“Coldblooded” is a staggeringly unfunny would-be comedy about a trainee hit man. Played deadpan for laughs that never come, new effort from the producers of “Dumb and Dumber” wants to have fun mixing murder and mirth, but ends up as one big sick joke. What this is doing in the Sundance Film Festival is more of a mystery than its commercial future, which looks dire theatrically, although Jason Priestley’s name could make it a passable vid entry.
Premise might have served as the basis for a half-hour short, but it’s amazing that none of the talent who signed on noticed that there wasn’t nearly enough in writer/director Wallace Wolodarsky’s script for a feature.
Cosmo (Priestley) is a boring bookie who, against his will, is promoted to hit man by crime lord Gordon (Robert Loggia). To teach the callow young man the ropes, Gordon enlists old pro Steve (Peter Riegert), a talkative, philosophical chap who is astonished by Cosmo’s terrific marksmanship at the shooting range and soon takes the novice out for his first kill.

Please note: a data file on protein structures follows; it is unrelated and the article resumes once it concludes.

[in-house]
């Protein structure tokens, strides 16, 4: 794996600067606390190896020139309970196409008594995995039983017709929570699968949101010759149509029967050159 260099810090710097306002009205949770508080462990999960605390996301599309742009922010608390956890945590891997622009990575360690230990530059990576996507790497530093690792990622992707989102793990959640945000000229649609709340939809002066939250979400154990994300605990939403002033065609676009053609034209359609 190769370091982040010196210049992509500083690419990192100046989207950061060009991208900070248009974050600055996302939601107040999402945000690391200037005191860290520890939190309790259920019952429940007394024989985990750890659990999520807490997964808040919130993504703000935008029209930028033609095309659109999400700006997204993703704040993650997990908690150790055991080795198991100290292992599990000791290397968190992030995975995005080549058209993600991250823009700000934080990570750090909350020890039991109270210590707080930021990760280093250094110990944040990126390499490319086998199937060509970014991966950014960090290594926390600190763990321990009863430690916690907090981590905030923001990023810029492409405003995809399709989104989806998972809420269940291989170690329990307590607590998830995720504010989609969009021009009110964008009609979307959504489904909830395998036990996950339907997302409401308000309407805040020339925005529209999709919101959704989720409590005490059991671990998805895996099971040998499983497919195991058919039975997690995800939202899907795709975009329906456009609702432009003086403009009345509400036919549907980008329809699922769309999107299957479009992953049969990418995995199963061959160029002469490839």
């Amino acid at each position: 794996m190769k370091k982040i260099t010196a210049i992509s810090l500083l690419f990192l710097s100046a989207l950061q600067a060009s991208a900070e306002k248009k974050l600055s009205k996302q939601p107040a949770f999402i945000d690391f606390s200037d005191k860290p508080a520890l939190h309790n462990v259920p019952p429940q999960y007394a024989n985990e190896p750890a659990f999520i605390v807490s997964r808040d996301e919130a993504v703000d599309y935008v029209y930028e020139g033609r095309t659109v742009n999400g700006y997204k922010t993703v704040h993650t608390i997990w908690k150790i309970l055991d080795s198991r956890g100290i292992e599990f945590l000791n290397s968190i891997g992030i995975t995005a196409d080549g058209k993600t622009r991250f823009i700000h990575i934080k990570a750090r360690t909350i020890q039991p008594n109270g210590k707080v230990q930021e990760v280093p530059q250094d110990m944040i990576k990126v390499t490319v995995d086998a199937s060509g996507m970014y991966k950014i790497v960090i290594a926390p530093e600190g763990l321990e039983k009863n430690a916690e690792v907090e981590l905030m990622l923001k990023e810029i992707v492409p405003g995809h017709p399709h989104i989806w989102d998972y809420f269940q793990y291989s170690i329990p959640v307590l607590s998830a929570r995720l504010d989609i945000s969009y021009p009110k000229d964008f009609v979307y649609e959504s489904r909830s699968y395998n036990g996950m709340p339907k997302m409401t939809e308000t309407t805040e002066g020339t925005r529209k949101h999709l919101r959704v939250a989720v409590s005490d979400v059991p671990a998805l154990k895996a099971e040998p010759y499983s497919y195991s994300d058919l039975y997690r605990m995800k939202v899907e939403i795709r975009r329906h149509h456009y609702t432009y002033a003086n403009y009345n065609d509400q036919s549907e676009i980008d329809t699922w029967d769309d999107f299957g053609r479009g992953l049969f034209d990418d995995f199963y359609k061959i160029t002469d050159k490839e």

In an appalling scene that sets the tone for the rest of the picture, Cosmo chats with, and becomes sympathetic to, the intended victim, a nice enough guy who onlyowes Gordon some cash. But when Steve orders Cosmo to shoot, he fires away into the man’s ample belly.
Pic’s sitcomlike music cues that this is supposed to be funny, but the only way this could have garnered any yocks would have been to put on a laughtrack.
A few more hits follow, until the automatonlike Cosmo thinks he feels strange emotions such as remorse and love, the latter inspired by his shapely yoga instructor, Jasmine (Kimberly Williams).
So, as quickly as he got into the business, Cosmo wants to get out, which requires some extreme measures that prove both tedious and disagreeable to watch.
Ending is yet another offensive example of a killer expecting absolution for his criminal acts.
Wolodarsky, one of the original writers on “The Simpsons,” miscalculated big-time how this supposed sendup would play, result being a comedy without a single laugh. And didn’t anybody here see “Pulp Fiction”? If they had, they might have wanted to cut the astoundingly embarrassing scene in which Cosmo lamely tries to clean the blood off some automobile upholstery.
Priestley delivers a deliberately robot-like performance, and even Riegert’s comic talent can’t begin to alleviate the painful circumstances in which he finds himself.
Co-producer Michael J. Fox is in briefly as another of Cosmo’s friendly victims.
Tech contributions are ho-hum.